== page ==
My left foot is not one of my best - Sammy McIlroy

Well I'm hoping we can fight again, or at least have a re-match - John Conteh

You can cut the tension with a cricket stump - Murray Walker

It is - though now called Commentatorballs.

From the cricket: 'Can Willey get De Kock out?' :lol:
 

backontrack

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There was the famous (from Brian Johnston I think) "The bowler's Holding, the batsman's Willey.".

Indeed! :D

Jonathan Agnew: "He just didn't quite get his leg over"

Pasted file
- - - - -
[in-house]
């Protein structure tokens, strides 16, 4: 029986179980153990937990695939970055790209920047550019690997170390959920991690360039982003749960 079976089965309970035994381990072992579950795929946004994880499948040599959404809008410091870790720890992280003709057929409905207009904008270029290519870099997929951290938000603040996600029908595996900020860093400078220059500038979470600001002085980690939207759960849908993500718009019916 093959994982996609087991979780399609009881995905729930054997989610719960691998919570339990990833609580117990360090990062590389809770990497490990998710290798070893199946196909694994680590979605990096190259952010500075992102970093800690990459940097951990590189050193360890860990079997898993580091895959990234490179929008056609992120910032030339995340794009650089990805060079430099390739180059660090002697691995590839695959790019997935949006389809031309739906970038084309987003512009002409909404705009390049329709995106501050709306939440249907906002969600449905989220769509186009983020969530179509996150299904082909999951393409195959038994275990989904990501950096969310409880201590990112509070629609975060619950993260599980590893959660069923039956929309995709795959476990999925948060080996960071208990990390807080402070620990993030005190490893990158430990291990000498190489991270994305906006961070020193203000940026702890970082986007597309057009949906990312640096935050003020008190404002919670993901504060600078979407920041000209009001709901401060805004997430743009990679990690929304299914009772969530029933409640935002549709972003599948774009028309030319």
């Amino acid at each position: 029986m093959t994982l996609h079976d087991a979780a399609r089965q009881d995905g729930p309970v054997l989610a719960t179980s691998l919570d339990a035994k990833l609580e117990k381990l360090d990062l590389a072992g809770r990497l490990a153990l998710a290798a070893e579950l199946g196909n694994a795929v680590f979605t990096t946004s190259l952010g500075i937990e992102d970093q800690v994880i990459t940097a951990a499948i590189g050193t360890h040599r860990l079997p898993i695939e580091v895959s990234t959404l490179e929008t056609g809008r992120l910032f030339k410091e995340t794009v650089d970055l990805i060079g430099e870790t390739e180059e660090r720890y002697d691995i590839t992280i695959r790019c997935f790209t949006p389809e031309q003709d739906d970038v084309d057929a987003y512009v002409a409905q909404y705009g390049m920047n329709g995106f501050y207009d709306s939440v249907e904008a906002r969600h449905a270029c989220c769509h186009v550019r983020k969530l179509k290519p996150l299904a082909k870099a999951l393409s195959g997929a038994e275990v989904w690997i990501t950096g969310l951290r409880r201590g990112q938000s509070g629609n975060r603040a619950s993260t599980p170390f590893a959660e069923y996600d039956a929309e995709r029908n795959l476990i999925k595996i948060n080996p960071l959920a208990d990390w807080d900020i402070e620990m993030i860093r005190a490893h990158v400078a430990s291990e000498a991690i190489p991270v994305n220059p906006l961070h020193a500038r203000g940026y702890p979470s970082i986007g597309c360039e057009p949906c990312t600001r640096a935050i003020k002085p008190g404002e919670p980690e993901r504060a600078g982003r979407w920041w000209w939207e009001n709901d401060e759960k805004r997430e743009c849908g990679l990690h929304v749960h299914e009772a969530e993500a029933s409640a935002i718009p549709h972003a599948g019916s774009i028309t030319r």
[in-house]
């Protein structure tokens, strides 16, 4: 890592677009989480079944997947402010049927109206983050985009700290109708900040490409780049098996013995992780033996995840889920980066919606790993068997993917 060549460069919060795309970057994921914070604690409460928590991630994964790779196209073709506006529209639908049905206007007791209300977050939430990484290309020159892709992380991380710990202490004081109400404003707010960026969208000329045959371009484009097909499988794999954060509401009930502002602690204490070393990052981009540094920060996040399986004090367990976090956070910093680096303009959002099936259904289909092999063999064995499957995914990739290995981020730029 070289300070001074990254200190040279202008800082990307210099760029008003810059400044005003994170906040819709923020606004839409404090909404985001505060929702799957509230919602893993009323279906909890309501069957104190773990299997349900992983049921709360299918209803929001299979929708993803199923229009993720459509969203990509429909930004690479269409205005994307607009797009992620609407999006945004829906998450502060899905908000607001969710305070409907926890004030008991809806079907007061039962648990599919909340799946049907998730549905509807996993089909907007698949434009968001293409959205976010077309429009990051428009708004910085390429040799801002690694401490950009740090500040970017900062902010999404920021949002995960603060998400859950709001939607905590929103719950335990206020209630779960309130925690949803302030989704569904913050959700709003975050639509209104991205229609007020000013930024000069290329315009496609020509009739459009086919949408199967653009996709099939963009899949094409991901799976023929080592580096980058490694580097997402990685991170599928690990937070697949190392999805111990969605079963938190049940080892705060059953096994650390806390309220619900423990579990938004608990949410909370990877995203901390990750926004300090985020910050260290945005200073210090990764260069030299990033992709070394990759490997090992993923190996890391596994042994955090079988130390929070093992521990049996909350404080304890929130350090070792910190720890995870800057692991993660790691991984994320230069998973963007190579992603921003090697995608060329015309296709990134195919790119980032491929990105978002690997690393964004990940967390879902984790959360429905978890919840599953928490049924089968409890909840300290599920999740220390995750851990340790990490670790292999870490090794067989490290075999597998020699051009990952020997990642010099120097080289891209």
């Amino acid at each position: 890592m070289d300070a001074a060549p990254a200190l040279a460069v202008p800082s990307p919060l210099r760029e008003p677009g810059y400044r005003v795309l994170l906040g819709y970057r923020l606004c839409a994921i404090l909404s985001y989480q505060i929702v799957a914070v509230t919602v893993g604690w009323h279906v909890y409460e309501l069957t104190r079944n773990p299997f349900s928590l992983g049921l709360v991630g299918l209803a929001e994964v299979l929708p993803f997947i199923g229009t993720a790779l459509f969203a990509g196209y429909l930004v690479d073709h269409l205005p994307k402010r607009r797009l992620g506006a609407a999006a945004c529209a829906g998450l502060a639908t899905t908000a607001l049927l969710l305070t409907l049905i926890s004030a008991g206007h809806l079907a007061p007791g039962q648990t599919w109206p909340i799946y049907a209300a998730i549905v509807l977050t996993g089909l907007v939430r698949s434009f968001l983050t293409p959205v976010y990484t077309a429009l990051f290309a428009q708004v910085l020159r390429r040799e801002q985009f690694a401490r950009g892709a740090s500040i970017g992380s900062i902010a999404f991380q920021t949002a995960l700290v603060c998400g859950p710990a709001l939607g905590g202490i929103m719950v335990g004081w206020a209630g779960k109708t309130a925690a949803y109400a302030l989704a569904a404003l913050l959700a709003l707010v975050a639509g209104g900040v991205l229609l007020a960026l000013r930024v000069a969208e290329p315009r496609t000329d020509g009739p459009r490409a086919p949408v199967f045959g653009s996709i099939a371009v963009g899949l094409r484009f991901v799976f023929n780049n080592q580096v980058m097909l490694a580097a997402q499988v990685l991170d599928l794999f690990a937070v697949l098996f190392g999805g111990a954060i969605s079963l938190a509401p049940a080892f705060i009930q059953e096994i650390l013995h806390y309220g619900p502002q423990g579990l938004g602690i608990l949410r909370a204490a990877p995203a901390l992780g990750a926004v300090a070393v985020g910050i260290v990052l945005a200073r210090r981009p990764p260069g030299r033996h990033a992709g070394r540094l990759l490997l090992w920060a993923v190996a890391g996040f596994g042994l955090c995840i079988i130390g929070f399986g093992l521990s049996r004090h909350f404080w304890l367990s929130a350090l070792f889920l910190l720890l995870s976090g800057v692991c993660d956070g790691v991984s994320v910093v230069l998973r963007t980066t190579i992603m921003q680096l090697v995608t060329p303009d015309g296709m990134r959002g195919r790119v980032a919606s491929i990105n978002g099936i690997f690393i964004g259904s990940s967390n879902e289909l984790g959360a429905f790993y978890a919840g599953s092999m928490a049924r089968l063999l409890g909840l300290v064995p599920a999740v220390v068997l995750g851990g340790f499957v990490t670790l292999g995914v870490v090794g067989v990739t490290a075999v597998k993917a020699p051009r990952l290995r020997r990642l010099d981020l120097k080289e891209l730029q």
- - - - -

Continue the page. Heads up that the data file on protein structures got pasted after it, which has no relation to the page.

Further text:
Fred Trueman: "Anyone foolish enough to predict the outcome of this match is a fool"
Trevor Bailey: "On the first day, Logie decided to chance his arm and it came off"
Brian Johnston: "You've come over to Leicester at a very appropriate time, where Ray Illingworth has just relieved himself from the Pavilion End"
 
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Bald Rick

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I have submitted a few Commentatorballs over the years, but none published.

Most recently Jonathan Overend commentating on Man U v Chelsea this season:

"In a normal season this would be a top of the table clash, or at the very least, two thirds of the top four"